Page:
Read an excerpt from Kate Mosse’s new book, The Burning Chambers, inspired by her trip to Franschhoek
More about the book!
Read an excerpt from Kate Mosse’s new book, The Burning Chambers, ahead of her events in Cape Town.
Mosse last visited the Franschhoek Literary Festival in 2013, and her time in the Cape inspired her new series of historical novels, beginning with The Burning Chambers.
The series will cover three centuries and travel the world from Carcassonne to Southern Africa.
Read an excerpt from The Burning Chambers:
28th February, 1862
The woman stands alone beneath a sharp blue sky. Evergreen cypress and rough grasses bound the graveyard. The grey headstones are bleached the colour of bone by the fierce Cape sun.
Hier Rust. Here lies.
She is tall, with the distinctive eyes of the women of her family going back generations, though she does not know it. She bends forward to read the names and dates on the tombstone, obscured by lichen or moss. Between her high white collar and the dust-caked brim of her leather hat, the white skin on the back of her neck is already burning red. The sun is too strong for her European complexion and she has been riding across the veldt for days.
She removes her gloves, folding one inside the other. She has mislaid too many to be careless and, besides, how would she acquire another pair? There are two general stores in this hospitable frontier town but she has little left with which to barter and her inheritance is gone, spent on the long journey from Toulouse to Amsterdam, then from Amsterdam to the Cape of Good Hope. Every last franc has been spent on provisions and letters of introduction, hiring horses and a trustworthy guide to lead her through this unfamiliar land.
She drops the gloves to the ground at her feet. A powder of copper-red Cape dust puffs into a cloud, then settles. A black beetle, hard-backed and resolute, scuttles for cover.
The woman draws breath. At last, she is here.
She has followed this trail from the banks of the river Aude and the Garonne and the Amstel, over the wildest seas to where the Atlantic Sea meets the Indian Ocean, to the Cap de Bonne Espérance.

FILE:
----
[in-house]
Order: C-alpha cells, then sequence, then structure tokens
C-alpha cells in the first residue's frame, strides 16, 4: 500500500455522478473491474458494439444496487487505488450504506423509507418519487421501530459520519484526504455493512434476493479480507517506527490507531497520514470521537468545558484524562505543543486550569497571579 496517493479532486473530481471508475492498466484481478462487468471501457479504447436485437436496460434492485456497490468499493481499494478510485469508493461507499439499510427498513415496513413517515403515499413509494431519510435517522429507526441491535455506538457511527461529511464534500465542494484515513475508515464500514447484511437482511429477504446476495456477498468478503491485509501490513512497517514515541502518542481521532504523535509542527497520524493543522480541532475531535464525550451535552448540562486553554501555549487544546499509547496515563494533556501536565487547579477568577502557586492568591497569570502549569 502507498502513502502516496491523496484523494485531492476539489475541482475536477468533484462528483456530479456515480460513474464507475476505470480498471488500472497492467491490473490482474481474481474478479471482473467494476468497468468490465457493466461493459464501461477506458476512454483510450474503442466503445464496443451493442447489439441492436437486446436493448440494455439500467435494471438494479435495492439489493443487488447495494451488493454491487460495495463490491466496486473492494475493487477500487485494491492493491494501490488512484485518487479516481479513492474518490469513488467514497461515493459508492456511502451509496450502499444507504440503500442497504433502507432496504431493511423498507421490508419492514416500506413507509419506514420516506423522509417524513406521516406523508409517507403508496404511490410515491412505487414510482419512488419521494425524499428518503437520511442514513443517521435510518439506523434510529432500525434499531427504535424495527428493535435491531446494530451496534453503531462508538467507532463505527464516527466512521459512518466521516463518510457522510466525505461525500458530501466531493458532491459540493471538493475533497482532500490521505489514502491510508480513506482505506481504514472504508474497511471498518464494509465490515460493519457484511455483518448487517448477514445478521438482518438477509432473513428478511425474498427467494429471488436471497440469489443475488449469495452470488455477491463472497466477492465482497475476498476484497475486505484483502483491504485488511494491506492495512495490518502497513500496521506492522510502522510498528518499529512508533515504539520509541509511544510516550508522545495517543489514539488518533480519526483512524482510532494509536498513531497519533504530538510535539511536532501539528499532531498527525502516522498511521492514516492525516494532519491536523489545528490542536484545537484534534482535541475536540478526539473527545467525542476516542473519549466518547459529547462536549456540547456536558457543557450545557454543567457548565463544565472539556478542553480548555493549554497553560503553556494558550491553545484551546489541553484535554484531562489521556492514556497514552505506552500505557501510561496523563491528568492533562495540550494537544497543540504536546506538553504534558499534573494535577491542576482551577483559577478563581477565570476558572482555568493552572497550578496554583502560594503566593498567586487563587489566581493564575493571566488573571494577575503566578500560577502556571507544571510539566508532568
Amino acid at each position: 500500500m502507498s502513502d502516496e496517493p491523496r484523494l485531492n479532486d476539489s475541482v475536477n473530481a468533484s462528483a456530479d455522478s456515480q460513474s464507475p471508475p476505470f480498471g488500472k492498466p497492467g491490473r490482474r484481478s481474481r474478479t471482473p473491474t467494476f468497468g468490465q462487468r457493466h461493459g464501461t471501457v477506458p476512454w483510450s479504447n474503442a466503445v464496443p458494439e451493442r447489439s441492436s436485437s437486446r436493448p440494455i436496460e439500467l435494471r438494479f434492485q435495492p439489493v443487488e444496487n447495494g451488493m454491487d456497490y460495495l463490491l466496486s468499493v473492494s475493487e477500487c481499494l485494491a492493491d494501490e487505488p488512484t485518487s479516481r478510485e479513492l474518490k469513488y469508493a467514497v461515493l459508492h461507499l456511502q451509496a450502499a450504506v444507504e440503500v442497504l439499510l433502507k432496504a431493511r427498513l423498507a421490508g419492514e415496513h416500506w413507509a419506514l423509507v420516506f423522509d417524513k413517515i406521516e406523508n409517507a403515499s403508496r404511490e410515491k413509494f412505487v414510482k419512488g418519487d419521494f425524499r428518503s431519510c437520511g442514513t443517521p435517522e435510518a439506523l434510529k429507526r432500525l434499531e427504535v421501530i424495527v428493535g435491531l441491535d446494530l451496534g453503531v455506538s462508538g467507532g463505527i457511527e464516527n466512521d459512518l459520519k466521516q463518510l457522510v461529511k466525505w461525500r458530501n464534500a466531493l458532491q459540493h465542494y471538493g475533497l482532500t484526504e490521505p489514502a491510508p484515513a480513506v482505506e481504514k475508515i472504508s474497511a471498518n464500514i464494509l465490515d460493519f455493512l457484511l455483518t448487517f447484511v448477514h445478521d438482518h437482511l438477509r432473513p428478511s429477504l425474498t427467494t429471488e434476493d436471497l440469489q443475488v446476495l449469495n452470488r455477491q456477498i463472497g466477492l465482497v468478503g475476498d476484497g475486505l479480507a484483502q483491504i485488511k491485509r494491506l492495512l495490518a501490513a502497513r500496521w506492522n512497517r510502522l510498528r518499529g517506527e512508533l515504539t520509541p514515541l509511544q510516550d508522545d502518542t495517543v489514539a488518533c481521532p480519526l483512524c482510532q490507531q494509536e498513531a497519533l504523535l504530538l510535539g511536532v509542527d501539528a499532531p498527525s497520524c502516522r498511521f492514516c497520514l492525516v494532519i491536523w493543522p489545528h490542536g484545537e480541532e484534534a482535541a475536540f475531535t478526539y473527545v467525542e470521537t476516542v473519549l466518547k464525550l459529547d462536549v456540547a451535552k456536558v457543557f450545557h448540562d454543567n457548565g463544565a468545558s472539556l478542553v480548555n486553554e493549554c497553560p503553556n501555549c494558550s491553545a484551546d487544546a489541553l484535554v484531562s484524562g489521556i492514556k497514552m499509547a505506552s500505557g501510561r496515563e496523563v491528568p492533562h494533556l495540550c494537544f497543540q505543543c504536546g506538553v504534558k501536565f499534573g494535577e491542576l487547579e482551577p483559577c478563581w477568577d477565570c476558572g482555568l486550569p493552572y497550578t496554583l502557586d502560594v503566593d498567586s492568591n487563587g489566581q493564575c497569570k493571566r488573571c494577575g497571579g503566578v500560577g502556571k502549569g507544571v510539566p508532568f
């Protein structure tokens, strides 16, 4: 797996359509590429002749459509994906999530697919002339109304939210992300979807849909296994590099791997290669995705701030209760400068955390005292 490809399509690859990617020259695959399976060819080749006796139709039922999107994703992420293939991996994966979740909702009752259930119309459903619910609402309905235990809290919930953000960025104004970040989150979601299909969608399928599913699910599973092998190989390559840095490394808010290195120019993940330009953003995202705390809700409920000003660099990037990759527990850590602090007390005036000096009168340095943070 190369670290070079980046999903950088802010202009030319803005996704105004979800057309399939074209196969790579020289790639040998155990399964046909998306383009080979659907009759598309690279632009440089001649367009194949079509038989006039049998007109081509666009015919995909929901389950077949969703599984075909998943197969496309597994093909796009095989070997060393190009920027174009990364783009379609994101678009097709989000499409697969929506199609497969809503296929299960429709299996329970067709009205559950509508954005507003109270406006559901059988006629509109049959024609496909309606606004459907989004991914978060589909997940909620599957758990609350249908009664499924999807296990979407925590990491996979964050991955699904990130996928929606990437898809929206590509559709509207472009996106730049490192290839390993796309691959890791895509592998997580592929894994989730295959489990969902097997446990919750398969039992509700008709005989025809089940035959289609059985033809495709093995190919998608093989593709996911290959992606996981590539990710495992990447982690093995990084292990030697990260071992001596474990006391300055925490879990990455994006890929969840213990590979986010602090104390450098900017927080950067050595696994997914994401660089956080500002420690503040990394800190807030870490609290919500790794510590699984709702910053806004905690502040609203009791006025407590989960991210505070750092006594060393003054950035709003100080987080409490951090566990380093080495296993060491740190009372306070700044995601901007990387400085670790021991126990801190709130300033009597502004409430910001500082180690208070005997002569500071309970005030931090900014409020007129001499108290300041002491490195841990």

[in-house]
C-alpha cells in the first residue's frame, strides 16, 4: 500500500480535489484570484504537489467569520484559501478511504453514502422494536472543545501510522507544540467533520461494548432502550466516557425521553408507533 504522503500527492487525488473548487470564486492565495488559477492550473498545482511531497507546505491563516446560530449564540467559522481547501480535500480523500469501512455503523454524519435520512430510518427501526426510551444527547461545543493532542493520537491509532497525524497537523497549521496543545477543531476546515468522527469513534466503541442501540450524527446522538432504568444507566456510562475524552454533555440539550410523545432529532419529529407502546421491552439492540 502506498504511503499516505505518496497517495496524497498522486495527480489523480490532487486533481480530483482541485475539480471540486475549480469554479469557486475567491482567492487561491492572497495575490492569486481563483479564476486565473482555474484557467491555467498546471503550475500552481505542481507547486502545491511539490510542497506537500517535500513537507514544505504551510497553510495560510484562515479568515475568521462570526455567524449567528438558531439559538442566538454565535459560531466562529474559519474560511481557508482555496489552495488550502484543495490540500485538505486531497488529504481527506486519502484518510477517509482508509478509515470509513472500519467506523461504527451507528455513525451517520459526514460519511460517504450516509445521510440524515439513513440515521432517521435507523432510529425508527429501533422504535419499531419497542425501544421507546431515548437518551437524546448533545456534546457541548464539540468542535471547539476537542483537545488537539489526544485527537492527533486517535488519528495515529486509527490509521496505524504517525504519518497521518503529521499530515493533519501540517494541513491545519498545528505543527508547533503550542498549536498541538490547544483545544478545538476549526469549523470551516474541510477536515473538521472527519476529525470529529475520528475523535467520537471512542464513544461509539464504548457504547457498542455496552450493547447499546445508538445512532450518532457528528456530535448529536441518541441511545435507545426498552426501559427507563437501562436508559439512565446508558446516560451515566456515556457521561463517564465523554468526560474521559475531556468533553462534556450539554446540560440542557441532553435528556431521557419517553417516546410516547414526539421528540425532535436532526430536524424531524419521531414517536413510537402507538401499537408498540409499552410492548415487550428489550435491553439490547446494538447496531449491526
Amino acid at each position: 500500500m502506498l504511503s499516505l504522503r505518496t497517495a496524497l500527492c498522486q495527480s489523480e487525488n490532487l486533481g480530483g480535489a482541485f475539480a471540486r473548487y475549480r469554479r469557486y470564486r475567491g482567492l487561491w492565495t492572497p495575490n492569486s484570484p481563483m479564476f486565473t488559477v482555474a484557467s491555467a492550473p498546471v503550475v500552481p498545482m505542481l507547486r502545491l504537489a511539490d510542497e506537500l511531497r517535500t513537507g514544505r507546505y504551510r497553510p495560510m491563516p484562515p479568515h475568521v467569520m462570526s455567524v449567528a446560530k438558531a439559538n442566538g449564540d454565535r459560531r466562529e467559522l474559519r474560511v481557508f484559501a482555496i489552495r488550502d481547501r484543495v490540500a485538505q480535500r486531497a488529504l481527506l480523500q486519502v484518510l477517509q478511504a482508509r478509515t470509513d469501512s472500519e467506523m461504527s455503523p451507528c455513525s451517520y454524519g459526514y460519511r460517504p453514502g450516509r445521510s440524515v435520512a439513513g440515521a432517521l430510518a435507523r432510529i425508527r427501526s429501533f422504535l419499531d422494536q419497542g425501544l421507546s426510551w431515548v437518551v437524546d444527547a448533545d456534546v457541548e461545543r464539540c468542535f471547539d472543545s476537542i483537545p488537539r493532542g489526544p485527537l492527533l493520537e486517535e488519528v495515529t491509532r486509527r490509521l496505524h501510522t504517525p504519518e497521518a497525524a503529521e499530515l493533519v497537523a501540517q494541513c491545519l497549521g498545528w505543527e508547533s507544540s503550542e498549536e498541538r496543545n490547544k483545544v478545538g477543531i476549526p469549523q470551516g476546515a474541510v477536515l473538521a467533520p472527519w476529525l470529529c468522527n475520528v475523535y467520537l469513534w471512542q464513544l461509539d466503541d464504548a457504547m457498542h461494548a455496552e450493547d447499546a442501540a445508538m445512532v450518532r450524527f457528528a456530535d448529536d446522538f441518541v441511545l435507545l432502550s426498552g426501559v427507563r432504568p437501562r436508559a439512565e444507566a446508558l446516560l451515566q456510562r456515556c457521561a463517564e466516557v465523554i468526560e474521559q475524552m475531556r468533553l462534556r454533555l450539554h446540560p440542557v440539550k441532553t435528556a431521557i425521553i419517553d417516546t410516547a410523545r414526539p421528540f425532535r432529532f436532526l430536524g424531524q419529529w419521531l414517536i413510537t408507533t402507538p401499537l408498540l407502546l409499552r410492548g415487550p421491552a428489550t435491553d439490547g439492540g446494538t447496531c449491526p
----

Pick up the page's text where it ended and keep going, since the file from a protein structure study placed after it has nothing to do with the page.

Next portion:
Sometimes the trail has blazed bright. The story of two families and a secret passed down from generation to generation. Her mother and grandmother, then further back to her great-grandmother and her mother before that. Their names have been lost, taken up in those of their husbands and brothers and lovers, but their spirits live in her. She knows it. Finally, her quest ends here. In Franschhoek.
Ci gît. Here lies.
The woman removes her leather riding hat and fans herself, the wide brim shifting the blistering air. There is no respite. It is as hot as an oven and her flaxen hair is dark with sweat. She cares little for her appearance. She has survived the storms, the assaults on her reputation and her person, the theft of her possessions and the loss of friendships that she had thought were built to last. All to bring her here.
To this unkempt cemetery in this frontier town.
She undoes the buckle on her saddlebag and reaches inside. Her fingers skim the small antique bible – a talisman she carries with her for luck – but it is the journal she pulls out: a soft tan leather cover, held shut by a thin cord wrapped twice around it. Tucked inside are letters and hand-drawn maps, a Will. Some pages are loose, their corners spiking out like the points of a diamond. This is the record of her family’s quest, the anatomy of a feud. If she is right, this sixteenth-century notebook is the means to claim what is rightfully hers. After more than three hundred years the fortunes and the good name of the Joubert family will, finally, be restored. Justice will be done.
If she is right.